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Hoffmann, R. A wiki for the life sciences where authorship matters. Nature Genetics (2008)
 
 
 

Clinical evaluation of pulpless teeth restored with conventionally cemented zirconia posts: a pilot study.

STATEMENT OF PROBLEM: Adhesive resin cements are commonly used to lute all-ceramic posts despite limited scientific data on the clinical effectiveness of using bonding agents within prepared root canals. PURPOSE: The purpose of this study was to retrospectively evaluate the clinical performance of conventionally cemented zirconia posts. Loss of retention, fracture of posts, and fracture of teeth were evaluated. MATERIAL AND METHODS: Thirty pulpless teeth in 22 patients were treated with zirconia posts. With the exception of 3 situations in which posts were inserted directly and the access openings were closed with composite resin, teeth were restored with indirectly fabricated post-and-core foundations made from zirconia posts (Cerapost or Cosmopost) combined with heat-pressed ceramic cores ( IPS Empress Cosmo) and ceramic crowns ( IPS Empress II). Restorations (posts and crowns) were cemented with glass-ionomer cement (KetacCem) or resin-modified glass-ionomer cement (ProTec Cem) and reevaluated, retrospectively, for failures such as loss of retention or fractures. Data were reported using descriptive statistics. RESULTS: The mean observation period was 29 months (range 8-44 months). No loss of retention or fracture of any restoration was observed. CONCLUSION: Although this study involved a relatively short observation period, there were no signs of failure of conventionally cemented zirconia posts with ceramic crowns.[1]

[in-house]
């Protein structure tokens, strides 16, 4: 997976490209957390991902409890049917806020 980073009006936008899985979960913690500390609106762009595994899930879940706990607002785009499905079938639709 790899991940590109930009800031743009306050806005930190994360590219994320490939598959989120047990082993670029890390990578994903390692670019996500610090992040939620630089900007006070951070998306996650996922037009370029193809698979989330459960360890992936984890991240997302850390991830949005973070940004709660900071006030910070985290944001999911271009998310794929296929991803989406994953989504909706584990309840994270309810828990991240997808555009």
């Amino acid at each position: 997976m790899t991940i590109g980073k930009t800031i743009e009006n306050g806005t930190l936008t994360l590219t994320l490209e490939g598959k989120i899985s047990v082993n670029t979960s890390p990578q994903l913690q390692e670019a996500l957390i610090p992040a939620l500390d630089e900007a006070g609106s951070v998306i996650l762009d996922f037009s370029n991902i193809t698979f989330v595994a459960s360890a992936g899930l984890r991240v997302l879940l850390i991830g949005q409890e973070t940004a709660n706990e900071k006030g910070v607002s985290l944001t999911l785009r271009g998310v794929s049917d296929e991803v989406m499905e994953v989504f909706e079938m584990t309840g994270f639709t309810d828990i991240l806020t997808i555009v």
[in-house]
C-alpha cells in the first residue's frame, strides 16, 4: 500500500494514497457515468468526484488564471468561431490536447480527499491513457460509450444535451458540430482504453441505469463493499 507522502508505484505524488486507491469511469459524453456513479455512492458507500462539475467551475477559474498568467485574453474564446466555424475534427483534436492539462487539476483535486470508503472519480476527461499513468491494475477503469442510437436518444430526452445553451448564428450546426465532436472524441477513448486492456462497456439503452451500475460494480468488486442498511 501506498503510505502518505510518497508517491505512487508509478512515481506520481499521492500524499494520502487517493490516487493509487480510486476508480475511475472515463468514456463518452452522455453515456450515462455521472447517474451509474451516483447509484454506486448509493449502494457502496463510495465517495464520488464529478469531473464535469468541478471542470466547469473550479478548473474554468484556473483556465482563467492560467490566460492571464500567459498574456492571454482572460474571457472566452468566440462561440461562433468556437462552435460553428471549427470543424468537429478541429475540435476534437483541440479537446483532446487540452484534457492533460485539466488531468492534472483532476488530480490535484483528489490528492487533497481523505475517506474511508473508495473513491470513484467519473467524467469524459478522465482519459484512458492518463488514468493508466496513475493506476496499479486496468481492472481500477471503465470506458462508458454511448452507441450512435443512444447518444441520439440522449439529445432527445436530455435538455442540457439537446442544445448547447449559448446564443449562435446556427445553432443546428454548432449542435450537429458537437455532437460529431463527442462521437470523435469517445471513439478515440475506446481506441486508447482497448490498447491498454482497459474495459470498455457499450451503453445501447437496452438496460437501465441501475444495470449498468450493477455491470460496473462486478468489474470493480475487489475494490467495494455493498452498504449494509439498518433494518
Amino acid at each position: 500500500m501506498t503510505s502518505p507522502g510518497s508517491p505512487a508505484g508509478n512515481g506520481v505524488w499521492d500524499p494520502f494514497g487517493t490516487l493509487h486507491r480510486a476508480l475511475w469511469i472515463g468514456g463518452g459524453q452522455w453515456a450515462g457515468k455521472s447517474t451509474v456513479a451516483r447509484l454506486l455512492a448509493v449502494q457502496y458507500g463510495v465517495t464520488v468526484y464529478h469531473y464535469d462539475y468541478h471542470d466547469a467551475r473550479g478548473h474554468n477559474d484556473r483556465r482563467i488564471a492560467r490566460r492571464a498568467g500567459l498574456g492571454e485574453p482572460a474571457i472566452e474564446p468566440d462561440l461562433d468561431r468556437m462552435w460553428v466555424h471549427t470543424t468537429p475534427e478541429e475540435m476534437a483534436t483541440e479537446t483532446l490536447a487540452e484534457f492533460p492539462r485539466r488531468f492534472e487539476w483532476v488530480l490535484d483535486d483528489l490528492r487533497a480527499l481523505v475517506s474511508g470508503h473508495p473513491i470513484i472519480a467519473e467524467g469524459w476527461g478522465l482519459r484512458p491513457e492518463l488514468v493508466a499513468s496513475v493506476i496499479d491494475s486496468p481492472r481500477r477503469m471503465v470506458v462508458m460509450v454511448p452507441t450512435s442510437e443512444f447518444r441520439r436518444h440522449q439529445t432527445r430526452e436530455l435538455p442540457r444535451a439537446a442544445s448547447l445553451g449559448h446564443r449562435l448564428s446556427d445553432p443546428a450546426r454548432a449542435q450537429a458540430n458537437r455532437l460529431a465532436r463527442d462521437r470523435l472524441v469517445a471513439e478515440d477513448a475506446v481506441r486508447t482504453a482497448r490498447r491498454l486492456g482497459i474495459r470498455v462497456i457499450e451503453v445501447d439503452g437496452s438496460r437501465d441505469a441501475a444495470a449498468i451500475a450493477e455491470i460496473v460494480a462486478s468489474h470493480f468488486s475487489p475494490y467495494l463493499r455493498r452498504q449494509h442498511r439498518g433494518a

References

  1. Clinical evaluation of pulpless teeth restored with conventionally cemented zirconia posts: a pilot study. Nothdurft, F.P., Pospiech, P.R. The Journal of prosthetic dentistry. (2006) [Pubmed]
 
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